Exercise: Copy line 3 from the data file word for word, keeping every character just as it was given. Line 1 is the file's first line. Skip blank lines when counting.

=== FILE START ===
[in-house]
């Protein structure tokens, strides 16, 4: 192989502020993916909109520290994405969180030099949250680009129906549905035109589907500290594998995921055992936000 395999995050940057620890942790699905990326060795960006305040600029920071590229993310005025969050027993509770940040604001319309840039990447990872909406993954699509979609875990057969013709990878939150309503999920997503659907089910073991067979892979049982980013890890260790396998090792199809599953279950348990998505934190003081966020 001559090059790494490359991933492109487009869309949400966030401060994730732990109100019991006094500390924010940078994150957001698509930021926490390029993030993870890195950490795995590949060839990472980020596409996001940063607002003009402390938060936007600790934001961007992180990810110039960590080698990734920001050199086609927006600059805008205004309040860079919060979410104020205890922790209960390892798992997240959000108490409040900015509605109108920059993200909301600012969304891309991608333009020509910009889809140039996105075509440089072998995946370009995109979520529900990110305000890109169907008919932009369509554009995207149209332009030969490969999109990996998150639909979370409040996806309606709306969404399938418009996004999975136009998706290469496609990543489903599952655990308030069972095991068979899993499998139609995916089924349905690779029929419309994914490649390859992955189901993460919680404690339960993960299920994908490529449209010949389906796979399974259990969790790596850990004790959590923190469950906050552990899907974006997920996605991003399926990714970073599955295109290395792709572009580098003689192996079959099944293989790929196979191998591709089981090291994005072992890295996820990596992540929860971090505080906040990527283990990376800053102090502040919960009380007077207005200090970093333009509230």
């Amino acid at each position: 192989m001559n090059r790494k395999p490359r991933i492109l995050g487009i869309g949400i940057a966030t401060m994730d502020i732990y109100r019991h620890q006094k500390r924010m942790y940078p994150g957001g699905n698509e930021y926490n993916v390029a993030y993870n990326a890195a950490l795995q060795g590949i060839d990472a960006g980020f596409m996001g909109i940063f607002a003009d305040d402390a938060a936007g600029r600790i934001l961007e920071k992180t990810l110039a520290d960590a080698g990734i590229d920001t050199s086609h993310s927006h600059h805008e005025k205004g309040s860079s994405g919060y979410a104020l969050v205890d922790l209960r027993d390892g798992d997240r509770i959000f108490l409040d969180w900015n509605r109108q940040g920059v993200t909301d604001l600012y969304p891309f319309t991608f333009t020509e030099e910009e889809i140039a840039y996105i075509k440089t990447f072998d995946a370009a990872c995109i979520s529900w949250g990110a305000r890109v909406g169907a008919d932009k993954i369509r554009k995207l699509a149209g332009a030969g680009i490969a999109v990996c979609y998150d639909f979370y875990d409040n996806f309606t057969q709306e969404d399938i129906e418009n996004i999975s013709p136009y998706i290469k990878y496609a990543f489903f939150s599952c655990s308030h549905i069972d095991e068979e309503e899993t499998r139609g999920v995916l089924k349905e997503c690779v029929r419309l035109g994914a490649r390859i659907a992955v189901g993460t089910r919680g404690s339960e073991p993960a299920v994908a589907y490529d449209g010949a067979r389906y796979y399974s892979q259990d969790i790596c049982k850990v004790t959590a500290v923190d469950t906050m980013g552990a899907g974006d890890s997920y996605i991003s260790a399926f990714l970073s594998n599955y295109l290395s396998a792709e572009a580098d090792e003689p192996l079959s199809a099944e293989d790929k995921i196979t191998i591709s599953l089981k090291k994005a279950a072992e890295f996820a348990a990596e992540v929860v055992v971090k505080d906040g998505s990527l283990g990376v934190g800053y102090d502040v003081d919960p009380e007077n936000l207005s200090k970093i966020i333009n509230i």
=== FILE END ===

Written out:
């Amino acid at each position: 192989m001559n090059r790494k395999p490359r991933i492109l995050g487009i869309g949400i940057a966030t401060m994730d502020i732990y109100r019991h620890q006094k500390r924010m942790y940078p994150g957001g699905n698509e930021y926490n993916v390029a993030y993870n990326a890195a950490l795995q060795g590949i060839d990472a960006g980020f596409m996001g909109i940063f607002a003009d305040d402390a938060a936007g600029r600790i934001l961007e920071k992180t990810l110039a520290d960590a080698g990734i590229d920001t050199s086609h993310s927006h600059h805008e005025k205004g309040s860079s994405g919060y979410a104020l969050v205890d922790l209960r027993d390892g798992d997240r509770i959000f108490l409040d969180w900015n509605r109108q940040g920059v993200t909301d604001l600012y969304p891309f319309t991608f333009t020509e030099e910009e889809i140039a840039y996105i075509k440089t990447f072998d995946a370009a990872c995109i979520s529900w949250g990110a305000r890109v909406g169907a008919d932009k993954i369509r554009k995207l699509a149209g332009a030969g680009i490969a999109v990996c979609y998150d639909f979370y875990d409040n996806f309606t057969q709306e969404d399938i129906e418009n996004i999975s013709p136009y998706i290469k990878y496609a990543f489903f939150s599952c655990s308030h549905i069972d095991e068979e309503e899993t499998r139609g999920v995916l089924k349905e997503c690779v029929r419309l035109g994914a490649r390859i659907a992955v189901g993460t089910r919680g404690s339960e073991p993960a299920v994908a589907y490529d449209g010949a067979r389906y796979y399974s892979q259990d969790i790596c049982k850990v004790t959590a500290v923190d469950t906050m980013g552990a899907g974006d890890s997920y996605i991003s260790a399926f990714l970073s594998n599955y295109l290395s396998a792709e572009a580098d090792e003689p192996l079959s199809a099944e293989d790929k995921i196979t191998i591709s599953l089981k090291k994005a279950a072992e890295f996820a348990a990596e992540v929860v055992v971090k505080d906040g998505s990527l283990g990376v934190g800053y102090d502040v003081d919960p009380e007077n936000l207005s200090k970093i966020i333009n509230i």